Luminaries such as professional athletes want to offer once-in-a-lifetime opportunities to consumers, but they have to get the word out and accept bookings before they provide them with unforgettable experiences. Marketplaces like IfOnly seek to take the manual aspect out of booking unique experiences – a task that once might have required a concierge – along with everyday experiences that consumers might find on other platforms. The idea is to offer a white-glove service “that feels like a concierge is taking care of you,” IfOnly VP of Marketing Katelyn Watson told PYMNTS.com in an interview.
Sites like IfOnly offer thousands of experiences, ranging from walking tours to paragliding from influencers IfOnly calls luminaries. Experiences that have a fixed date and time, such as a concert, can be booked like a room on a home-sharing site. Other experiences, however, require human interaction because of price or complexity. In those cases, platforms have a fulfillment team to help. In addition, sites like IfOnly also have a conversational platform that allows guests and luminaries to talk: If a luminary is hosting a food experience, for example, a guest might need to communicate his or her dietary needs.
Marketplaces can attract millennials, as that demographic group is more likely to value experiences over other target markets. But in the case of IfOnly and similar sites, the experiences are typically priced at the premium level. The average order value for local experiences on IfOnly is $400 – and more once-in-a-lifetime experiences can average about $2,000. As a result, IfOnly’s customer base is typically customers over age 35 without children.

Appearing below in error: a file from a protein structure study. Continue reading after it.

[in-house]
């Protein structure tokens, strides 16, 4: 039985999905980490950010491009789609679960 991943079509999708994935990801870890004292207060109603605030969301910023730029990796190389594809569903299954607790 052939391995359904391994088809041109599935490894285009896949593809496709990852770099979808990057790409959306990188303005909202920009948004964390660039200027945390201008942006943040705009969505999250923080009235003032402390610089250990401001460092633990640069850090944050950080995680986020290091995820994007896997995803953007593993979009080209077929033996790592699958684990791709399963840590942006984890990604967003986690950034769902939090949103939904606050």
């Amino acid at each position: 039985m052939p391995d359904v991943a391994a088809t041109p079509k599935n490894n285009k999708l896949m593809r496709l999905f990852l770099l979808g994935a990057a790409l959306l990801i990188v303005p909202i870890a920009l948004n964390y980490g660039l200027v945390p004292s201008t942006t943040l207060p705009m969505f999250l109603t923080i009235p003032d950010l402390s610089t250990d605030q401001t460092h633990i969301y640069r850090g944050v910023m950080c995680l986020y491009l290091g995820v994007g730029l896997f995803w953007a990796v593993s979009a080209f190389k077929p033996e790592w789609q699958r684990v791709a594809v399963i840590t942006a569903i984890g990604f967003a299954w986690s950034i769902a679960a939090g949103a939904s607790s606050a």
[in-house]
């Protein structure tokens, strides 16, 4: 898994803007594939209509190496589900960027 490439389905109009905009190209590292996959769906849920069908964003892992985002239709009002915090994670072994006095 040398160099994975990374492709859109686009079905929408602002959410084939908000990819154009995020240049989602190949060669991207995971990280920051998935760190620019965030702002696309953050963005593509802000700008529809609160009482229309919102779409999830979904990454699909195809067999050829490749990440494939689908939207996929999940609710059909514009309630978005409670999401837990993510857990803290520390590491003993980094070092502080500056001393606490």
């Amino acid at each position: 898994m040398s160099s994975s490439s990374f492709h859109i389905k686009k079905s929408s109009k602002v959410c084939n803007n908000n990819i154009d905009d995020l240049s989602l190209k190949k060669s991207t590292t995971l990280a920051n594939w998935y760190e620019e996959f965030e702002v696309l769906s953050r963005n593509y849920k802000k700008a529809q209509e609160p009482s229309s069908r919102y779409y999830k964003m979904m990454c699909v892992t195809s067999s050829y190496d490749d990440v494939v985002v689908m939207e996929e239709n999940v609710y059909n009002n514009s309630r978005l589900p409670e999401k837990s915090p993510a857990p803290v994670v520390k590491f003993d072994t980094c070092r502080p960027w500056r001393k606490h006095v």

In terms of focus, IfOnly is working to help customers discover their own cities. The hope is that after experiencing a local activity, travelers will use IfOnly in other cities they may visit. Either way, experiences on such sites can be rather unique: In San Francisco, for example, the site has an experience to meet a red panda at the zoo with the zookeeper. “You can’t do that if you were just going to the zoo,” Watson noted.
Friends and Gift Giving
When consumers do book an experience, they pay by credit card. But sites like IfOnly have unique payment features: IfOnly, for example, allows customers to buy experiences with friends: They can pay for their portions of experiences and send an invite to friends so they can “go Dutch” and split the cost. Once enough people pay for the experience, their events are then scheduled. “This helps take away the friction from rallying your friends and getting them together,” Watson said, adding, though, that a challenge with the feature is the inherent fact that people don’t like to plan. But people do like to give gifts. (The site also has a giving-back component, through which a portion of an event’s proceeds are donated to the charity of the luminary’s choice.)
IfOnly and similar sites, for example, have found that people really like to give experiences as gifts. As a result, they seek to reduce the hurdles through gift giving by allowing customers to check out with gift purchases. Through this type of sale, customers can send a redemption link to the recipient, and “it takes away lot of the friction in booking, mainly around the scheduling and fulfillment process,” Watson said. One hurdle, however, is that some people like to give something tangible, to put something in a recipient’s hand. As a result, IfOnly crafted a unique solution: It allows gift givers to upgrade their purchase to include a gift box with a gift certificate.
And experiences as gifts are often popular with recipients: According to an IfOnly survey, about two-thirds or 67 percent of respondents preferred an experience over a traditional gift certificate. The same percentage of respondents said they would feel more thankful for receiving an experience than a physical present. In addition, about eight in 10, or 81 percent, of respondents believed experiences would be more memorable than any other kind of gift. With these preferences in mind, platforms like IfOnly see gifts as an opportunity – not just for the December holidays, but also for occasions like Valentine’s Day. Through these marketplaces, consumers can book hard-to-find experiences for a holiday or another occasion without having to seek out a concierge.